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Keywords:

  • conservation genetics;
  • Cyclargus thomasi bethunebakeri;
  • Lepidoptera;
  • microsatellites;
  • Ne

Abstract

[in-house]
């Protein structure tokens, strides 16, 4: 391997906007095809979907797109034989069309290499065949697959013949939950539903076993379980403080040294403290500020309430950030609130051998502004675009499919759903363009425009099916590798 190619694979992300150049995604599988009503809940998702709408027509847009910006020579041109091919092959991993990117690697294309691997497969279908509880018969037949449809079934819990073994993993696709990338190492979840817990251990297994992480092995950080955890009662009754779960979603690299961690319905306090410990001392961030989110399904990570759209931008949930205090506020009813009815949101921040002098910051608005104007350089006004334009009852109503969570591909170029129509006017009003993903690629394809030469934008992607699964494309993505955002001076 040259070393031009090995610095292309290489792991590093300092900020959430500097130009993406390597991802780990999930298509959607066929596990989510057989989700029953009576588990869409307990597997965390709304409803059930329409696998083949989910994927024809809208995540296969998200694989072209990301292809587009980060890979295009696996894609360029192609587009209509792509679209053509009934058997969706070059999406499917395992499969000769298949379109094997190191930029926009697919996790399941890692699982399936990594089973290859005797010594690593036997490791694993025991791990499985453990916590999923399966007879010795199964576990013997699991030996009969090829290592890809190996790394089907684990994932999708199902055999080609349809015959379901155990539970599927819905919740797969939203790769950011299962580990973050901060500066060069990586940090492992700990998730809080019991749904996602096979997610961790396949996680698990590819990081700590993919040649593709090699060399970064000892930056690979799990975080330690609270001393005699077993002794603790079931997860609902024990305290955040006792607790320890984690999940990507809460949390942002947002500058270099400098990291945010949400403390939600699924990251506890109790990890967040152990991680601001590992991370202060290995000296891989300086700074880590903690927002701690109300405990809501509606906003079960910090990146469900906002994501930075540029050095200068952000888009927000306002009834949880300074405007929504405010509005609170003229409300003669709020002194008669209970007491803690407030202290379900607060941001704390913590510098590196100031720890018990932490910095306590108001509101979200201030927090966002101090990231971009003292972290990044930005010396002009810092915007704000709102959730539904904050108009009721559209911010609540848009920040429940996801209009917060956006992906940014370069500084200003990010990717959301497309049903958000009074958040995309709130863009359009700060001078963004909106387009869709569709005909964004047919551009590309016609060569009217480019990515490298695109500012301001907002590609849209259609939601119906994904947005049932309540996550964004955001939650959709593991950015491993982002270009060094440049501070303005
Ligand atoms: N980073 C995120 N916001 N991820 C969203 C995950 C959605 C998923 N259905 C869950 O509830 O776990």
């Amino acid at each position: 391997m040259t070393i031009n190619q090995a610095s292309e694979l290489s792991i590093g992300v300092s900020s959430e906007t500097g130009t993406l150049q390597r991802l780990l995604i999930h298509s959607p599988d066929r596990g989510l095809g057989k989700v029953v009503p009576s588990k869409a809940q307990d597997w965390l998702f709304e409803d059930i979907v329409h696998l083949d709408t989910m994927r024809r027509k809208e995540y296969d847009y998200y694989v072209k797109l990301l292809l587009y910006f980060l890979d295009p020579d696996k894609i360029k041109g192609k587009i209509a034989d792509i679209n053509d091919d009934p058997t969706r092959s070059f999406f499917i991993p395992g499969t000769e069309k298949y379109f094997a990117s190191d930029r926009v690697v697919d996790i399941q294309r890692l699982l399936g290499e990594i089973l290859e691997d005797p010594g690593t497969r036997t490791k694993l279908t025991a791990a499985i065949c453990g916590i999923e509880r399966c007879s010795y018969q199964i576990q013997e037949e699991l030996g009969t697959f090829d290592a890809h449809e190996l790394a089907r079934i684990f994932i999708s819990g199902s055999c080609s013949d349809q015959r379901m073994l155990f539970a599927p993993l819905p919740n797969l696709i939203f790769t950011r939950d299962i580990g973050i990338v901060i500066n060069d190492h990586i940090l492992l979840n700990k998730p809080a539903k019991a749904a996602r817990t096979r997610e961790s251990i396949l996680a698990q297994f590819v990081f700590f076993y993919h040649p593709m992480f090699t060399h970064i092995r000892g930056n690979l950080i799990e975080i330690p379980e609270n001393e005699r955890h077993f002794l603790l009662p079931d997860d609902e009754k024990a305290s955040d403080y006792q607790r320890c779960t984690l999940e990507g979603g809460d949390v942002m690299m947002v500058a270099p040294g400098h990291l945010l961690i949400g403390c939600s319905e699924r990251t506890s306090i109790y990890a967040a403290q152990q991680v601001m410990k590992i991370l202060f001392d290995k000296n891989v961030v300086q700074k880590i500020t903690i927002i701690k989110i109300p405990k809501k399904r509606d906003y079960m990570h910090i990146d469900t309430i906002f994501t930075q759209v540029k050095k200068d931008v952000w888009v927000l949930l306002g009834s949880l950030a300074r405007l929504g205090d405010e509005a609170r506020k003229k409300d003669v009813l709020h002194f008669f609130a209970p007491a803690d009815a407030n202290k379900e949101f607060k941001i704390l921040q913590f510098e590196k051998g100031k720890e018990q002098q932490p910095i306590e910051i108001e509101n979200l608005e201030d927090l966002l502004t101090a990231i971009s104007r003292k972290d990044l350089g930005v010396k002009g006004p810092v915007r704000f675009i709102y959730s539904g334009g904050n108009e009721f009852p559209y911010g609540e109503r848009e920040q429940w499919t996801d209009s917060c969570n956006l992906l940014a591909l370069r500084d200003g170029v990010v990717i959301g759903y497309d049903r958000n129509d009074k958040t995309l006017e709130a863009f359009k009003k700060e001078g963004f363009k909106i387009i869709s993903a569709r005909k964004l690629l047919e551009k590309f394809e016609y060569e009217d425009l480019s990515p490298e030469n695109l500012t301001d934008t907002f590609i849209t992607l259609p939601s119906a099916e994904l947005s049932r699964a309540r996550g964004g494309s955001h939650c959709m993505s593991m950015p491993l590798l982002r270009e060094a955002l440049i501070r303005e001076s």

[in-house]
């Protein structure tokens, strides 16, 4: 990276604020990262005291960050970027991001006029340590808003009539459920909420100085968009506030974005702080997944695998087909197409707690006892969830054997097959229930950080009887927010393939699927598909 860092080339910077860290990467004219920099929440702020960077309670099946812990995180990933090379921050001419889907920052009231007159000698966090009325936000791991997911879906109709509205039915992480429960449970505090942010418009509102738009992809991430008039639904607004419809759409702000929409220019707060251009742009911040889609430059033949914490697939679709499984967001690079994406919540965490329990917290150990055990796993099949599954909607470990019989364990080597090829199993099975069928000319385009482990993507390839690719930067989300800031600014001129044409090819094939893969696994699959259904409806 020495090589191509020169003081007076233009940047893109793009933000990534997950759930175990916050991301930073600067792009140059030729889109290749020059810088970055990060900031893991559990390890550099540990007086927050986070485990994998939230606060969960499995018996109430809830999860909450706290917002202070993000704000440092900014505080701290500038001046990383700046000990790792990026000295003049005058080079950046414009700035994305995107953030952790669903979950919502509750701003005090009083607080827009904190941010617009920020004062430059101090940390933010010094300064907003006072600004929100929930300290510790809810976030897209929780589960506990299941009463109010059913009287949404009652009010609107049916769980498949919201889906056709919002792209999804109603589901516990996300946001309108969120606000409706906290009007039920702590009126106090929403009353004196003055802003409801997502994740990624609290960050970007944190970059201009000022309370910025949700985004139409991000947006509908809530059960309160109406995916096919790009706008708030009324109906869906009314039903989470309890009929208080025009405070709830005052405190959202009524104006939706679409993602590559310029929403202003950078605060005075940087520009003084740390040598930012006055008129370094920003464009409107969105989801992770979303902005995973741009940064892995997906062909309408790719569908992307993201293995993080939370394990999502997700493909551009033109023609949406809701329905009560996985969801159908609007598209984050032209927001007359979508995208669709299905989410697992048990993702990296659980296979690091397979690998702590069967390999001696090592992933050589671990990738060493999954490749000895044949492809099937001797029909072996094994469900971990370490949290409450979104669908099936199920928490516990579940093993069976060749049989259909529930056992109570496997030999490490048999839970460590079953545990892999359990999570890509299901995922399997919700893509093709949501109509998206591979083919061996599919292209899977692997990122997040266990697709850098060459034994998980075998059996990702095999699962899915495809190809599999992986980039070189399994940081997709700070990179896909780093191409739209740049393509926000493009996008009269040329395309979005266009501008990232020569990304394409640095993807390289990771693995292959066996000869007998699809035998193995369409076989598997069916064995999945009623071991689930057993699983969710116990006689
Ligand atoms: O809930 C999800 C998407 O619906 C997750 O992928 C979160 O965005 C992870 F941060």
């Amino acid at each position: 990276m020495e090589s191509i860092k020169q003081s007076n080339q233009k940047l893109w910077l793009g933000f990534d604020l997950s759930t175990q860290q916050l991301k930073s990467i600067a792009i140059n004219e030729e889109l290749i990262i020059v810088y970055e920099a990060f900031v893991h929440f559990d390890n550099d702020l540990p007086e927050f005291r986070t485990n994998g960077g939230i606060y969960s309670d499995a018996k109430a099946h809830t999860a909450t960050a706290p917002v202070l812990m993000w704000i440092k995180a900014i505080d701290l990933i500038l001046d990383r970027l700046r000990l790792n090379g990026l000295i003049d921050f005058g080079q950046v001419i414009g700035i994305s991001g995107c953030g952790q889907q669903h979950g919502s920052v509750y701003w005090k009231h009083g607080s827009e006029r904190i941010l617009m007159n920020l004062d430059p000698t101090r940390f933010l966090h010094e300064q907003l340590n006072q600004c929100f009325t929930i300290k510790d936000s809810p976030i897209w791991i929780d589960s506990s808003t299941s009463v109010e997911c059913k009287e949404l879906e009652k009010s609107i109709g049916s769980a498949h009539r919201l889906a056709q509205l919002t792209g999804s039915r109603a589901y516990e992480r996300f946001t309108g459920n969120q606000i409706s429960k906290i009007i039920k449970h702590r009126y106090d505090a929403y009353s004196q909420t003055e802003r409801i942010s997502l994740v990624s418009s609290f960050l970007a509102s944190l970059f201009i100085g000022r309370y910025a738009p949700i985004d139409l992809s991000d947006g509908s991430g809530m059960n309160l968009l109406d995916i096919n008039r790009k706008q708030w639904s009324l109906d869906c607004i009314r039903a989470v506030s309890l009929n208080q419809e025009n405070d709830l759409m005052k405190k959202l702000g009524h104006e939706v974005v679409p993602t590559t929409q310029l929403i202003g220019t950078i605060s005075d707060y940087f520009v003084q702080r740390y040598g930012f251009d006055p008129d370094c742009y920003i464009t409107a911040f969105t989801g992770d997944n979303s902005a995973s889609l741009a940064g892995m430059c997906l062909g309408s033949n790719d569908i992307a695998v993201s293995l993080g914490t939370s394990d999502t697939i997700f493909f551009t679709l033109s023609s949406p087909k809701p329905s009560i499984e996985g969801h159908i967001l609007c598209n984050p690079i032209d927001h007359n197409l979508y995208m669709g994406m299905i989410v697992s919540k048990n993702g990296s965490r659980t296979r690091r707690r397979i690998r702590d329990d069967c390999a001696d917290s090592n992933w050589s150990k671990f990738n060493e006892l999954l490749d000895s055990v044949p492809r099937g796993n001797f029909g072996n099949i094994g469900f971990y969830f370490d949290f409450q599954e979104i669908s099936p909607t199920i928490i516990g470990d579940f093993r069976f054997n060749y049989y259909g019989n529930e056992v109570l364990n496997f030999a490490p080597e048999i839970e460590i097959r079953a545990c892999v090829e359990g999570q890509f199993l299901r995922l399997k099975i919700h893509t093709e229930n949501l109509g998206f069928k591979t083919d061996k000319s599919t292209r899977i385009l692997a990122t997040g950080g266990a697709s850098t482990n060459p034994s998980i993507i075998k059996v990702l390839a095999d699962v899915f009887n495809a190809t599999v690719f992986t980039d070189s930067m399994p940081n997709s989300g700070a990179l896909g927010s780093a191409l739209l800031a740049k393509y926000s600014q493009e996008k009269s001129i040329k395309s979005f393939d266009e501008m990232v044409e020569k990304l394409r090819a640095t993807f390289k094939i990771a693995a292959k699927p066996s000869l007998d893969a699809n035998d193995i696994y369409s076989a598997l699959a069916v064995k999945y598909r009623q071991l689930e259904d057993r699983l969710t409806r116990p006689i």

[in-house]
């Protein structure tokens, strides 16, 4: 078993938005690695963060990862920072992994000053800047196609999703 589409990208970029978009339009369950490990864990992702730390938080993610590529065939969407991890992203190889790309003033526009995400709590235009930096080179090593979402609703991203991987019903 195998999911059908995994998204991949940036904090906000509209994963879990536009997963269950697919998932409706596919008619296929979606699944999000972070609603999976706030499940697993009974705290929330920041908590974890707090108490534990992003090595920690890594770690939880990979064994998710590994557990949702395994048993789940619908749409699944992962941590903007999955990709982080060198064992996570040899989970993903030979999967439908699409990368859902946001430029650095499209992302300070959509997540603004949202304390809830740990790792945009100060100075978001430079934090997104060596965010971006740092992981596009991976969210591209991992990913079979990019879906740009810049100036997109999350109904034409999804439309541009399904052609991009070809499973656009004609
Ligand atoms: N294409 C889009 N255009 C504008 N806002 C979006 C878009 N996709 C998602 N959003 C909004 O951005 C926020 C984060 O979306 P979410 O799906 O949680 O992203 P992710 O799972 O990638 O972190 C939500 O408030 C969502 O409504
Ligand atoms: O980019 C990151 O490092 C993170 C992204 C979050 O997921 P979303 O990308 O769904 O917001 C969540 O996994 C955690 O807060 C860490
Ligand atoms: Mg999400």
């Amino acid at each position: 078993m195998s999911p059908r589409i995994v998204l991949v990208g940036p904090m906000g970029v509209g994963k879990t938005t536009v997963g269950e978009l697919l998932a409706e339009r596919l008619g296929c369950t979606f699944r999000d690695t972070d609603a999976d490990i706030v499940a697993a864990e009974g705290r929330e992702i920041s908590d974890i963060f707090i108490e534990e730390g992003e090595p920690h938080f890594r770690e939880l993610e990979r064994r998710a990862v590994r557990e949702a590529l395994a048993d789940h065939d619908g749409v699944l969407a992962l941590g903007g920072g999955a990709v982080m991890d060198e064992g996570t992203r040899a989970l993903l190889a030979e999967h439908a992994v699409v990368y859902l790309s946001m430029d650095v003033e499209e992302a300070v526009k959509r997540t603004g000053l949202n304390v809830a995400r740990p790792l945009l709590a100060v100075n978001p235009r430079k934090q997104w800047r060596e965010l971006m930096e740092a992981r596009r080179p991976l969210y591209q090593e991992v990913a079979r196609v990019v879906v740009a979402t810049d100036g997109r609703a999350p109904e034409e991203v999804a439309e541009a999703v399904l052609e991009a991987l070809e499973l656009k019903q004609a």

The effective population size (Ne) is a critical evolutionary and conservation parameter that can indicate the adaptive potential of populations. Robust estimates of Ne of endangered taxa have been previously hampered by estimators that are sensitive to sample size. We estimated Ne on two remaining populations of the endangered Miami blue butterfly, a formerly widespread taxon in Florida. Our goal was to determine the consistency of various temporal and point estimators on inferring Ne and to determine the utility of this information for understanding the role of genetic stochasticity. We found that recently developed ‘unbiased estimators’ generally performed better than some older methods in that the former had more realistic Ne estimates and were more consistent with what is known about adult population size. Overall, Ne/N ratios based on census point counts were high. We suggest that this pattern may reflect genetic compensation caused by reduced reproductive variance due to breeding population size not being limited by resources. Assuming Ne and N are not heavily biased, it appears that the lack of gene flow between distant populations may be a greater genetic threat in the short term than the loss of heterozygosity due to inbreeding.